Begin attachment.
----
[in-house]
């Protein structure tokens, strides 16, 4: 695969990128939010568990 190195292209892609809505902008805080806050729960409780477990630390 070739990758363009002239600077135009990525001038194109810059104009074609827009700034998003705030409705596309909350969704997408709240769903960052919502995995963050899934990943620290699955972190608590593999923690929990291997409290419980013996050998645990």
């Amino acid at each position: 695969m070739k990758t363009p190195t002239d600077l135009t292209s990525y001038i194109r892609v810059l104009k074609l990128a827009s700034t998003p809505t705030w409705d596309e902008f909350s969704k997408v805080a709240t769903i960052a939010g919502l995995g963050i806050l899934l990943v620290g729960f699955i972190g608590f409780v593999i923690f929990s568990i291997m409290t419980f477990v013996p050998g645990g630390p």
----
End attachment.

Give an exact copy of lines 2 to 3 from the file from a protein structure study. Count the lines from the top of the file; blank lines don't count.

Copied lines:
């Protein structure tokens, strides 16, 4: 695969990128939010568990 190195292209892609809505902008805080806050729960409780477990630390 070739990758363009002239600077135009990525001038194109810059104009074609827009700034998003705030409705596309909350969704997408709240769903960052919502995995963050899934990943620290699955972190608590593999923690929990291997409290419980013996050998645990």
């Amino acid at each position: 695969m070739k990758t363009p190195t002239d600077l135009t292209s990525y001038i194109r892609v810059l104009k074609l990128a827009s700034t998003p809505t705030w409705d596309e902008f909350s969704k997408v805080a709240t769903i960052a939010g919502l995995g963050i806050l899934l990943v620290g729960f699955i972190g608590f409780v593999i923690f929990s568990i291997m409290t419980f477990v013996p050998g645990g630390p």